It's been 50 years since the Cuban missile crisis had the U.S. on the brink of nuclear war with the Soviet Union. But the chaos and fear of those days are still alive in the memories of those who lived through it. Host Michel Martin talks with two Cuban-American women. One lived in Miami, and the other in Cuba during the conflict.

Former South Dakota Sen. George McGovern died Sunday at the age of 90. A liberal icon, he made two failed bids for president, but remained active and worked for several organizations battling world hunger. NPR's Ron Elving and Jill Callison of The Argus Leader discuss McGovern's politics and legacy.


Seventy-five years ago, J.R.R Tolkien wrote a book for his children called The Hobbit. It isn't just a landmark piece of fantasy literature; it's a movement — a work that's inspired everyone from director Peter Jackson to the band Led Zeppelin to Leonard Nimoy (who recorded his own homage to the book in the late 1960s — "The Ballad of Bilbo Baggins").

Yet though it's widely celebrated, The Hobbit's always kind of existed in the shadow of Tolkien's other great work, The Lord of the Rings. Corey Olsen, self-described "Tolkien professor," tells Guy Raz, host of weekends on All Things Considered, that Tolkien fans tend to fall in love with The Hobbit as children, then move on to The Lord of the Rings and never come back.

That's a great shame, Olsen says, so he's written his own book, Exploring J.R.R. Tolkien's The Hobbit.

Interview Highlights

The Hobbit as a child's, not childish, book

"[Tolkien] was born in 1892, so he grew up with a steady diet of Victorian fairy tales ... and there was a trend, of course, in the 19th century to kind of gloss over [dark themes]. Andrew Lang's collections of fairy tales takes out the more gruesome elements from the Brothers Grimm, for instance. Tolkien was strongly opposed to this, you know, he said, children aren't meant to be Peter Pans. They aren't meant to be just sheltered and protected from anything gruesome. They are meant to grow up. That happens, they can gain wisdom and strength from being exposed to these things and knowing that these things are out there."

Enlarge Andrew Olsen/Houghton Mifflin Harcourt

Corey Olsen is an English professor at Washington College in Maryland. He is also the president and founder of the Mythgard Institute, an online teaching center for the study of Tolkien and other works.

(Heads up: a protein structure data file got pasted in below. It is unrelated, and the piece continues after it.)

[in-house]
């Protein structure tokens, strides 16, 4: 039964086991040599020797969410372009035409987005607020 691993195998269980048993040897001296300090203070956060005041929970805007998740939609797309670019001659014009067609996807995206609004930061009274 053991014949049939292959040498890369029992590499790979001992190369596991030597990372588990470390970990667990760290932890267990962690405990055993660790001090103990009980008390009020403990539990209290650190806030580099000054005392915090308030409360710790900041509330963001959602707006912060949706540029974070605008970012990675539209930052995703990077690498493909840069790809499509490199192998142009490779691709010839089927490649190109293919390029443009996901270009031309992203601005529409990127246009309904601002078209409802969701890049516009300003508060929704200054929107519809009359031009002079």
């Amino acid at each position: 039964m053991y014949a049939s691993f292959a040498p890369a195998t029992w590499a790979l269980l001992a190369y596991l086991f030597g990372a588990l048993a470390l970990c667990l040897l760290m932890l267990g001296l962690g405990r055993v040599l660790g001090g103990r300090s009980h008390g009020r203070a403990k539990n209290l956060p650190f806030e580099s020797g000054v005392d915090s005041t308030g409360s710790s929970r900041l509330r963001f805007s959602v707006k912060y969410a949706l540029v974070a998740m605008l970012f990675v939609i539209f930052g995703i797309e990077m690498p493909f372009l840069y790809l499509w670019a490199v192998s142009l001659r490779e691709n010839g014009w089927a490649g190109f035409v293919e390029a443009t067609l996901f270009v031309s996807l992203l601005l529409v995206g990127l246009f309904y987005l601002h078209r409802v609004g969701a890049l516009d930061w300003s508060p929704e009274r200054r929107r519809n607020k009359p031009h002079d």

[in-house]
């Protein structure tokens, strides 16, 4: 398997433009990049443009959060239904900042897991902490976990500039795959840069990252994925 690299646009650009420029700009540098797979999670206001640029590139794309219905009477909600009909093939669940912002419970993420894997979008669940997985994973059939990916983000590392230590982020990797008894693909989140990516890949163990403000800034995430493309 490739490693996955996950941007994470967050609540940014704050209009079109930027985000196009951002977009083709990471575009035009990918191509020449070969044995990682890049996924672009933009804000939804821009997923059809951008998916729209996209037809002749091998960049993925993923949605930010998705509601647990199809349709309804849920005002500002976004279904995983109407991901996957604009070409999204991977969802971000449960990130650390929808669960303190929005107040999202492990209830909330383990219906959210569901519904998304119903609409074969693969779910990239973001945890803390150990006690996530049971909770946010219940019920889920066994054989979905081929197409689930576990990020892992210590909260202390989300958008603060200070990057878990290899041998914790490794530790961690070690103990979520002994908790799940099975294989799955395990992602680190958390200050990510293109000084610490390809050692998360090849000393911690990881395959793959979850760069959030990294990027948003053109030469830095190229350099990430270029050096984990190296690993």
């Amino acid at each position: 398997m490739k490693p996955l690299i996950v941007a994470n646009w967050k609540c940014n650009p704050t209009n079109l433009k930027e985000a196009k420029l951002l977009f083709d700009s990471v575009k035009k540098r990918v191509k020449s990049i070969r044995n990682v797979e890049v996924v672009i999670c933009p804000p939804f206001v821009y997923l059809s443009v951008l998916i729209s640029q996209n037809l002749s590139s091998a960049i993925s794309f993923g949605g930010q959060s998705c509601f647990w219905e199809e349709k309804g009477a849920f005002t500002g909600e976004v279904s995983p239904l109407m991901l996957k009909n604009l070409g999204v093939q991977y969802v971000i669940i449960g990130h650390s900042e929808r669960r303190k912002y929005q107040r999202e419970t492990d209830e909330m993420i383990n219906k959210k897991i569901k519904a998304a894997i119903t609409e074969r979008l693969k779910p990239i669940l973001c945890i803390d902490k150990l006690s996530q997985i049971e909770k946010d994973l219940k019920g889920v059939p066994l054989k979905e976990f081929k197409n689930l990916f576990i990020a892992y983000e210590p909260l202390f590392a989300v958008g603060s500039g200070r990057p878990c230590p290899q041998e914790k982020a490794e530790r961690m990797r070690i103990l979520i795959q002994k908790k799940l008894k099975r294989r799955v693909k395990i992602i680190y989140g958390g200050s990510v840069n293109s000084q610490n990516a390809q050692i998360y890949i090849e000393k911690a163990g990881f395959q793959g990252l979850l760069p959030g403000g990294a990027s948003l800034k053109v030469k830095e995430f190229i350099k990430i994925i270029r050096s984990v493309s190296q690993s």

Dish Network is settling with Cablevision and AMC Networks after a well-publicized and drawn-out fight in court and on the airwaves. Dish will resume distributing AMC and other channels as part of the settlement, and pay a hefty sum, too — roughly $700 million.

Thailand's Phi Phi Islands are famous for the sun during the day and beach-side cocktail parties at night. This summer, two Canadian sisters set off for a rite-of-passage trip to the islands' white sands. They never came back.

Noemi, 25, and Audrey, 20, Belanger were found dead in their hotel room. Their deaths were among the latest in a series of mysterious deaths in Southeast Asia. Over the past few years, nearly a dozen young travelers, mostly Western women, have inexplicably died while traveling in the region.

The deaths have caught the attention of science writer Deborah Blum, who's written about them in Wired magazine. A poison expert, Blum tells weekends on All Things Considered host Guy Raz that a popular cocktail may hold a clue.

Enlarge Stephen Shaver/AFP/Getty Images

The Phi Phi Islands in Thailand are a tourists' paradise. In June, sisters Noemi and Audrey Belanger were found dead in their hotel room there.

Steve Inskeep talks with David Ignatius of the Washington Post about his recent story on intelligence reports on the attack in Benghazi, Libya. Four Americans were killed, and initial CIA reports appear to support the Obama administration's narrative. Sharp questions about who knew what, when, will likely arise in Monday night's presidential debate.


Friday, Twitter agreed to pull racist tweets after a French organization threatened to sue. The company has resisted efforts to police its content. But hate speech is illegal in many European countries, and anti-hate groups there are grappling with how to deal with the challenge of social media.

At the Paris office of the French Union of Jewish Students, Vice President Elie Petit takes calls while he works on his computer. He shows how it all began on Oct. 10. The Twitter hashtag #unbonjuif, or "a good Jew," prompted a flood of anti-Semitic tweets. The tweets poured in for days.

"In France, we don't call this, as Twitter said ... abuse content," Petit says. "This is not abuse content. It's the call for murder of Jews, and this is a crime in France."

Many European countries have strict laws against hate speech targeted at specific groups. The policies evolved in the aftermath of the Holocaust, which came about after years of Nazi hate propaganda.

Petit and his colleagues held a conference call Thursday night with Twitter executives in California and tried to explain the French point of view. But he says Twitter refused to delete the tweets, claiming the demand must come from national authorities or police.